An infant sleeper, the Ingenuity Moonlight Rocking Sleeper from Kids II
The Ingenuity Moonlight Rocking Sleeper from Kids II.

Update: On July 31, Dorel Juvenile Group USA recalled about 24,000 inclined sleepers, citing infant deaths linked to other similar products. The recall involves two inclined sleeper models made by the company: the Disney Baby Doze and Dream Bassinet (model BT071DHS) and the Eddie Bauer Slumber and Soothe Rock Bassinet (model BT055CSY). Caregivers should immediately stop using the products.

Update: On June 27, Fisher-Price recalled about 71,000 inclined-sleeper accessories sold with its Ultra-Lite Day & Night Play Yards, because of fatalities reported while using other inclined sleep products. 

Update: On May 15, Health Canada announced two separate recalls for Fisher-Price Rock ‘n Play Sleepers sold in Canada, citing safety risks. The first involved approximately 2,000 products sold from December 2009 to February 2011 with model number R6070. The second involved about 600 sleepers, of various models, that were sold on Amazon.ca (Amazon’s Canadian website) between January 2018 and April 2019. Health Canada said caregivers should immediately stop using the products for naptime or overnight sleep. The recall does not apply to Fisher-Price Rock ‘n Play Soothing Seats, which are nearly identical products but not marketed for sleep.

Update: On April 26, Kids II recalled 694,000 of its Rocking Sleepers citing infant deaths, and said parents should immediately stop using the products. 

Update: On April 12, Fisher-Price recalled all 4.7 million of its Rock 'n Play Sleepers, citing infant fatalities, and said parents should immediately stop using the products. 

This article was originally published on April 11.


Four additional deaths are linked to infant inclined sleepers, according to Consumer Reports’ ongoing investigation of these kinds of products.

The sleepers—the Ingenuity Moonlight Rocking Sleeper and the Bright Starts Playtime to Bedtime Sleeper—are made by the children’s product company Kids II. A spokesperson for Kids II confirmed to CR that the company is aware of four deaths associated with those products. The Bright Starts product was discontinued in 2016, but the Ingenuity Moonlight Rocking Sleeper is still available.

On April 8, CR tied a similar product, the Fisher-Price Rock ’n Play Sleeper, to 32 deaths and called for that product’s immediate recall. CR also urged the Consumer Product Safety Commission to set strong rules for all infant sleep products and give consumers more protective, timely, and consistent safe sleep advice.

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“These inclined products are linked to infant deaths and conflict with medical experts’ safe sleep recommendations. Kids II should recall them immediately,” says William Wallace, senior policy analyst at CR. “Babies should be put to bed alone, on their backs, on a flat, firm surface in their own space. If any infant sleep product doesn’t align with this advice, the CPSC should get it off the market right away, so that parents and caregivers don’t unwittingly put their babies at risk.”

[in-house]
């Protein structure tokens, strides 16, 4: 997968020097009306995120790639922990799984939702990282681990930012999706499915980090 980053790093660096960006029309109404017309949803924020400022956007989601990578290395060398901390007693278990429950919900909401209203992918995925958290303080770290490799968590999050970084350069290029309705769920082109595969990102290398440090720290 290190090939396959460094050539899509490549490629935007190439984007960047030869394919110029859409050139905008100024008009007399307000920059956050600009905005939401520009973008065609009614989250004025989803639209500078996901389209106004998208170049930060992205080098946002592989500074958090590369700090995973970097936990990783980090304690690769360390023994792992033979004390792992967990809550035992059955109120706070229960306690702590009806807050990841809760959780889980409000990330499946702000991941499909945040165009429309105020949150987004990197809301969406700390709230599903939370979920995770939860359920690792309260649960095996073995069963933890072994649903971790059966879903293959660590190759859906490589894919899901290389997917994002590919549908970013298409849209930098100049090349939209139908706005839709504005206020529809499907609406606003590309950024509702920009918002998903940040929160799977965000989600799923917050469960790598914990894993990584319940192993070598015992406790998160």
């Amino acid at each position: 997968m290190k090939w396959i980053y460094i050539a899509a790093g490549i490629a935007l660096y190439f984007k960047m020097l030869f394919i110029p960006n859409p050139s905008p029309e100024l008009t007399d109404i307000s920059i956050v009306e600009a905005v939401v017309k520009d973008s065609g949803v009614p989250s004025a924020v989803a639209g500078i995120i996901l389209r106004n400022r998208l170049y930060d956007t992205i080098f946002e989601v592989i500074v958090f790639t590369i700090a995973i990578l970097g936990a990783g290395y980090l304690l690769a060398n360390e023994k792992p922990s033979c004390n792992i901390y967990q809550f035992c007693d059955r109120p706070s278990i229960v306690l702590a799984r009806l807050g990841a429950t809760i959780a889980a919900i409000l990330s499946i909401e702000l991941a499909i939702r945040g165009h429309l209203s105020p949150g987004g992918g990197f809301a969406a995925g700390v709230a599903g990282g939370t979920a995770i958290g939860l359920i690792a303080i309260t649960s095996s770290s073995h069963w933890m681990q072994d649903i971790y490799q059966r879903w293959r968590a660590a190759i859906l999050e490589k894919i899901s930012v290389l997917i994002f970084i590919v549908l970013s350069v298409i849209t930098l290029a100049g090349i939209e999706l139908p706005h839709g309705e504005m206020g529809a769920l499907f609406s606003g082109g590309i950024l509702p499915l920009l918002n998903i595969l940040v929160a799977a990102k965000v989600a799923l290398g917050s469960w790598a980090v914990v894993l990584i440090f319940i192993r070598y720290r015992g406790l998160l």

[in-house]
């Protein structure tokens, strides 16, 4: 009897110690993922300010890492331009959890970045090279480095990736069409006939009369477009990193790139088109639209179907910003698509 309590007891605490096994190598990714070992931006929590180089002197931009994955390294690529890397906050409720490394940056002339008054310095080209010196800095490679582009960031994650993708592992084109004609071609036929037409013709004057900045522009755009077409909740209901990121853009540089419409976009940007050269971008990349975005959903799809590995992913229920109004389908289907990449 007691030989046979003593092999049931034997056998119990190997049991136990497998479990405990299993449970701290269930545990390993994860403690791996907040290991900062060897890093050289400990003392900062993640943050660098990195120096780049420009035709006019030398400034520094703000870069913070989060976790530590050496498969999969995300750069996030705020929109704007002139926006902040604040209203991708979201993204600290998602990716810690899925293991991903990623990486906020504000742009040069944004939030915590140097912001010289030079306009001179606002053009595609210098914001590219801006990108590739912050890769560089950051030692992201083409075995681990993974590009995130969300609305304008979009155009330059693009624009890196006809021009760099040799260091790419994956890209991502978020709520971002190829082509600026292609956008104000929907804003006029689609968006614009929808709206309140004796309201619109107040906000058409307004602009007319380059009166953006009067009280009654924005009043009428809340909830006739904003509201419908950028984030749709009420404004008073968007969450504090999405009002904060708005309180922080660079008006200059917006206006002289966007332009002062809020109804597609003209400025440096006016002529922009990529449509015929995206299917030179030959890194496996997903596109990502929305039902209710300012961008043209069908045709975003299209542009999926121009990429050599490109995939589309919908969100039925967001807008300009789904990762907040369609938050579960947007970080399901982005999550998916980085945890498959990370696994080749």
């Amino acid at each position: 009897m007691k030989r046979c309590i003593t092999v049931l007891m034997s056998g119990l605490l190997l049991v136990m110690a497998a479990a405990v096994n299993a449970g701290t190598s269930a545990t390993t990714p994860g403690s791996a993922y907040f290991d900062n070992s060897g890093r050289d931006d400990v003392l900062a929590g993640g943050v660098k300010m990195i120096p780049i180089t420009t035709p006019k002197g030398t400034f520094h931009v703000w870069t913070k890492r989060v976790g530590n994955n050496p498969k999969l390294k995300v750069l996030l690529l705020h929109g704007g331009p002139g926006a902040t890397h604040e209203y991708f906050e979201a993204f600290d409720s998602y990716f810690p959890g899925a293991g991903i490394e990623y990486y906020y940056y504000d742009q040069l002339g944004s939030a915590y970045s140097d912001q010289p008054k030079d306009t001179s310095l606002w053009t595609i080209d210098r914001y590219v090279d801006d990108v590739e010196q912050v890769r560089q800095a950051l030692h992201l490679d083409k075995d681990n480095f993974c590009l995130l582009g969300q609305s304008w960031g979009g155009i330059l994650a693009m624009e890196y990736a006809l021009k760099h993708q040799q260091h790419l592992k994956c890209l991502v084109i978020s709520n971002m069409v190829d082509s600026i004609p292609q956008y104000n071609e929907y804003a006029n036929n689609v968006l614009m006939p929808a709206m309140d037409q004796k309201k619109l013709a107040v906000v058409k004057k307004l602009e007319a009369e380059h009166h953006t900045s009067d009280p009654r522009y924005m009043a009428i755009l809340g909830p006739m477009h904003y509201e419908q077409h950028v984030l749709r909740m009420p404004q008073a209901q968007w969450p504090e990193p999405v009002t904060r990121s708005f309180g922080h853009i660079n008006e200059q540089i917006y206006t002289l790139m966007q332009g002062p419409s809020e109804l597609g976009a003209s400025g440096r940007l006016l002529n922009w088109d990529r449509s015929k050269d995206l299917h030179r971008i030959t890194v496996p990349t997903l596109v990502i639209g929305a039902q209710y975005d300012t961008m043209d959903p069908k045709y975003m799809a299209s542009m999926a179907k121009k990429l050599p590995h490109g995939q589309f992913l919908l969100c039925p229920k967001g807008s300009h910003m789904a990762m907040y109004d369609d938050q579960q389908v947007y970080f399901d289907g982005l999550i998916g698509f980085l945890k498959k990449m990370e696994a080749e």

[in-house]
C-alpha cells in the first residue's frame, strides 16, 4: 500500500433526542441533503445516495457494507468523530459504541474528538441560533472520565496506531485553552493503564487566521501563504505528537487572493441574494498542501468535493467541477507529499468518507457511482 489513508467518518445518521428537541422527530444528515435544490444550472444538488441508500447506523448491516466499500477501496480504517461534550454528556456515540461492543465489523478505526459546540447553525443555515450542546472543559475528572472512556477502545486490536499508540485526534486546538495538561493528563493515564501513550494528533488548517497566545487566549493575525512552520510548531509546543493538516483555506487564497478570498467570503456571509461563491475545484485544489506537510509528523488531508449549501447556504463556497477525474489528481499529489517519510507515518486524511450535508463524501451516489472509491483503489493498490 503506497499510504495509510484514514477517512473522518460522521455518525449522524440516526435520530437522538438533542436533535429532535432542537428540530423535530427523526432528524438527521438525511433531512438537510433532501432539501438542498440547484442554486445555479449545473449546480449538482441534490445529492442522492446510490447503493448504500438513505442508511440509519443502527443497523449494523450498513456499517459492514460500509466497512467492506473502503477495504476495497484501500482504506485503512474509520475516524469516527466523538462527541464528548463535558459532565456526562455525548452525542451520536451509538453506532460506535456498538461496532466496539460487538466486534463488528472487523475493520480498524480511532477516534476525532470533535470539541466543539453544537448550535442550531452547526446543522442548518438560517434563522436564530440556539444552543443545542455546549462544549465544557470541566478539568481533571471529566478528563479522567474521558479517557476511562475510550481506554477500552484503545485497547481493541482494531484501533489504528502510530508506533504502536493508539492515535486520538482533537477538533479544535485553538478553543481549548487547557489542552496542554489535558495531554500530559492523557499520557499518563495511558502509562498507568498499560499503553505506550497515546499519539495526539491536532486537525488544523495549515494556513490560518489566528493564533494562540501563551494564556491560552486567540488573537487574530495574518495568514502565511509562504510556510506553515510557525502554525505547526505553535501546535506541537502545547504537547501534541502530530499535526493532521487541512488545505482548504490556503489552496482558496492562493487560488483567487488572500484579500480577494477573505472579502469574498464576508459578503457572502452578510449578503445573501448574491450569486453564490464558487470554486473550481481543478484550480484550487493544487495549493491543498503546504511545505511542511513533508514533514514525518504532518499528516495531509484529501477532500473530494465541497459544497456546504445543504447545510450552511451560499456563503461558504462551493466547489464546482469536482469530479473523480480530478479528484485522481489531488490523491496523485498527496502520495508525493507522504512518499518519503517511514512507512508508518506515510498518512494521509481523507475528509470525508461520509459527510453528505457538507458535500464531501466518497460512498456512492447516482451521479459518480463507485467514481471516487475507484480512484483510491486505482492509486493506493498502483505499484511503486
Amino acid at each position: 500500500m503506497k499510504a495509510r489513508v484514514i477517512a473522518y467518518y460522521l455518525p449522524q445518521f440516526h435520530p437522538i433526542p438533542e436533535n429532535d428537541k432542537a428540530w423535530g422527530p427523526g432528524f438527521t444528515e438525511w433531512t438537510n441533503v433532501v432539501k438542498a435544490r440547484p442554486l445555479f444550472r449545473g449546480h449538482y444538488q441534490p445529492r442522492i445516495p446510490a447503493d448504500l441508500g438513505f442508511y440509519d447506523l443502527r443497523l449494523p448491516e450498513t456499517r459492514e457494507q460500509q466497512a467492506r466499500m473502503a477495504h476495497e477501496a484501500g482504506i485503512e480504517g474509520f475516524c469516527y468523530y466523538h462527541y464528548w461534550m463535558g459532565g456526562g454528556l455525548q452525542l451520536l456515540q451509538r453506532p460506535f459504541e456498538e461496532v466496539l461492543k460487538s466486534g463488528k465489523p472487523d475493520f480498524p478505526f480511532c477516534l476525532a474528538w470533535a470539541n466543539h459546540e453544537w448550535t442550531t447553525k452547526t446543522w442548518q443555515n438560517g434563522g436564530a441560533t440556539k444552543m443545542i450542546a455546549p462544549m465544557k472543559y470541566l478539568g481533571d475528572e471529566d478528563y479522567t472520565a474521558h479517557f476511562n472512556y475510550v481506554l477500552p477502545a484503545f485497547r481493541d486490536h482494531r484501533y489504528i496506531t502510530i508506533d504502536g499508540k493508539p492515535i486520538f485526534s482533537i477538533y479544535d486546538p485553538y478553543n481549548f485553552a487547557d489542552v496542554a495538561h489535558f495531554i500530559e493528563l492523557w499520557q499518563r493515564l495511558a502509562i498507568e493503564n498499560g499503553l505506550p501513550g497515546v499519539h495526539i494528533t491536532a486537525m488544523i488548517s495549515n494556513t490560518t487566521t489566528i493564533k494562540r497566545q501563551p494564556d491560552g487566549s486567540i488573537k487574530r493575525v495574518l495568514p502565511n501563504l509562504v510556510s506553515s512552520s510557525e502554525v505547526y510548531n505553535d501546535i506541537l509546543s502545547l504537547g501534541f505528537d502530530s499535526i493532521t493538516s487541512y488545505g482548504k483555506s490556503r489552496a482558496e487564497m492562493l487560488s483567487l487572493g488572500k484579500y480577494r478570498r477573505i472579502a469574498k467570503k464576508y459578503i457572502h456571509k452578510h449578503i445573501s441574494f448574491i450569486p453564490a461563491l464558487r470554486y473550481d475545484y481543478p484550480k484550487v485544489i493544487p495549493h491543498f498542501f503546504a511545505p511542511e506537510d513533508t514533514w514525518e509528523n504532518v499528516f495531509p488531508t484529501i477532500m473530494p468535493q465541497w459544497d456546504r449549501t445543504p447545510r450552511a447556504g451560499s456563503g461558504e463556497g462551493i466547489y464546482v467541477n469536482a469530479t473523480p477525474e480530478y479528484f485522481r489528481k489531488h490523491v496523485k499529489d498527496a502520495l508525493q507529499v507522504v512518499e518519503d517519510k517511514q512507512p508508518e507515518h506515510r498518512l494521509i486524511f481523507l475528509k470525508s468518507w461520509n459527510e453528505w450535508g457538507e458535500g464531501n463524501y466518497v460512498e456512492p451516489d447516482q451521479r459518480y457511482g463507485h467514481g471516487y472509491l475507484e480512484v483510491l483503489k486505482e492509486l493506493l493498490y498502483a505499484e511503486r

After CR’s initial report on the Rock ’n Play Sleeper, the American Academy of Pediatrics urged the CPSC to recall that product immediately. The group also said it “does not recommend inclined sleep products like the Rock ’n Play, or any other products for sleep that require restraining a baby.”

A spokesperson for Kids II said, “Each of these [deaths] are tragic and heartbreaking. In the four cases, there were either extenuating circumstances not relating to the sleep product or a failure to follow instructions and warnings. No incidents were a result of product malfunction or design.”

When CR asked Fisher-Price for further comment, a spokesperson restated: “We have worked and will continue to work closely with the Consumer Product Safety Commission (CPSC) regarding the safe use of our products, including the Rock ’n Play Sleeper.”

A spokesperson for the CPSC said the agency is investigating the risks of inclined sleepers, but would not comment specifically about these four additional deaths. “Incidents involving fatalities warrant the highest level of attention at CPSC,” the spokesperson said.

The agency has not yet issued a recall for the Fisher-Price or Kids II products, and noted that “In order to bring a case, we need to establish the facts and evidence to make a defect determination to meet the legal standard required for a recall.”

But Marietta Robinson, who served as one of several CPSC commissioners from July 2013 to June 2018, says the agency has known of the risk of these types of products for years and could have taken action sooner. “These deaths were occurring over many months at the end of my time there, and I pushed for answers and appropriate action," Robinson says. But Robinson says she was told that the agency “could not determine if the deaths resulted from a defect, which I believe to be nonsense.”

Nancy Cowles, executive director of Kids in Danger, a nonprofit that focuses on reducing childhood injuries from consumer products, advises parents who currently have a Rock ‘n Play Sleeper or any other inclined sleep product to stop using it immediately. “Do not sell or donate it. Destroy it or store it until there is a recall so you can participate and get a refund if offered," she says.

Read more about what parents can do to calm infants and help them sleep.

An Ingenuity Moonlight Rocking Sleeper from KidsII
The box for an Ingenuity Moonlight Rocking Sleeper from Kids II.